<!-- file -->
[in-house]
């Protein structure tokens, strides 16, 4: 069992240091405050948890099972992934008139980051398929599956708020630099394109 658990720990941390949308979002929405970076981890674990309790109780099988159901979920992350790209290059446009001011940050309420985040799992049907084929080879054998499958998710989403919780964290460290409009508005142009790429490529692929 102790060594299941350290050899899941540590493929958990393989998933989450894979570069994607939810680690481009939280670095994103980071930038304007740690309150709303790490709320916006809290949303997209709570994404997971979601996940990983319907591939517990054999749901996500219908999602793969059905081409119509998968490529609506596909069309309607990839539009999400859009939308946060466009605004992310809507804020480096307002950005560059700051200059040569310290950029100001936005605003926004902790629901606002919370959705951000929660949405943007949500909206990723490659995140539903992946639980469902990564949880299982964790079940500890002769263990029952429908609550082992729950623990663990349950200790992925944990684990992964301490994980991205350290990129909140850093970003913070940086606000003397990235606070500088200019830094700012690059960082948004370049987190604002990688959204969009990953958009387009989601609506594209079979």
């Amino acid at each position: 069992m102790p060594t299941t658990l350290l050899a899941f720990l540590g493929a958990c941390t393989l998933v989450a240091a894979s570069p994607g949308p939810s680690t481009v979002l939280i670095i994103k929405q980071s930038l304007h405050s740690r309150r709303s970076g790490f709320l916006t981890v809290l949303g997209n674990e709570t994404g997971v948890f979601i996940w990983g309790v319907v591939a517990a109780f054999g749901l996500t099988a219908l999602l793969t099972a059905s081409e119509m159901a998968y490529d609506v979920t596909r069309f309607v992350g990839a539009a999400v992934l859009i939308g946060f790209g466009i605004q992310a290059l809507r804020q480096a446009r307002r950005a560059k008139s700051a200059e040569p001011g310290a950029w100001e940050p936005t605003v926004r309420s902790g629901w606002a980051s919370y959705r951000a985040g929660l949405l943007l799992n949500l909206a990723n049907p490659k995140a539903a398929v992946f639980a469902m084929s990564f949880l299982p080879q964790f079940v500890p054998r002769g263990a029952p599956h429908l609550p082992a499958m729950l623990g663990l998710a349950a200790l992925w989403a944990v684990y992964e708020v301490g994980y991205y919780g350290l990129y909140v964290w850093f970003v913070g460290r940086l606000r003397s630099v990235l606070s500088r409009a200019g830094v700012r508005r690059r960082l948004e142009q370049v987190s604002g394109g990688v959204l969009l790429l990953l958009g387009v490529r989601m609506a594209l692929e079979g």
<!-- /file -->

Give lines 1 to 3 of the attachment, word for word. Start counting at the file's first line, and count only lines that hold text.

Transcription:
[in-house]
């Protein structure tokens, strides 16, 4: 069992240091405050948890099972992934008139980051398929599956708020630099394109 658990720990941390949308979002929405970076981890674990309790109780099988159901979920992350790209290059446009001011940050309420985040799992049907084929080879054998499958998710989403919780964290460290409009508005142009790429490529692929 102790060594299941350290050899899941540590493929958990393989998933989450894979570069994607939810680690481009939280670095994103980071930038304007740690309150709303790490709320916006809290949303997209709570994404997971979601996940990983319907591939517990054999749901996500219908999602793969059905081409119509998968490529609506596909069309309607990839539009999400859009939308946060466009605004992310809507804020480096307002950005560059700051200059040569310290950029100001936005605003926004902790629901606002919370959705951000929660949405943007949500909206990723490659995140539903992946639980469902990564949880299982964790079940500890002769263990029952429908609550082992729950623990663990349950200790992925944990684990992964301490994980991205350290990129909140850093970003913070940086606000003397990235606070500088200019830094700012690059960082948004370049987190604002990688959204969009990953958009387009989601609506594209079979």
């Amino acid at each position: 069992m102790p060594t299941t658990l350290l050899a899941f720990l540590g493929a958990c941390t393989l998933v989450a240091a894979s570069p994607g949308p939810s680690t481009v979002l939280i670095i994103k929405q980071s930038l304007h405050s740690r309150r709303s970076g790490f709320l916006t981890v809290l949303g997209n674990e709570t994404g997971v948890f979601i996940w990983g309790v319907v591939a517990a109780f054999g749901l996500t099988a219908l999602l793969t099972a059905s081409e119509m159901a998968y490529d609506v979920t596909r069309f309607v992350g990839a539009a999400v992934l859009i939308g946060f790209g466009i605004q992310a290059l809507r804020q480096a446009r307002r950005a560059k008139s700051a200059e040569p001011g310290a950029w100001e940050p936005t605003v926004r309420s902790g629901w606002a980051s919370y959705r951000a985040g929660l949405l943007l799992n949500l909206a990723n049907p490659k995140a539903a398929v992946f639980a469902m084929s990564f949880l299982p080879q964790f079940v500890p054998r002769g263990a029952p599956h429908l609550p082992a499958m729950l623990g663990l998710a349950a200790l992925w989403a944990v684990y992964e708020v301490g994980y991205y919780g350290l990129y909140v964290w850093f970003v913070g460290r940086l606000r003397s630099v990235l606070s500088r409009a200019g830094v700012r508005r690059r960082l948004e142009q370049v987190s604002g394109g990688v959204l969009l790429l990953l958009g387009v490529r989601m609506a594209l692929e079979g």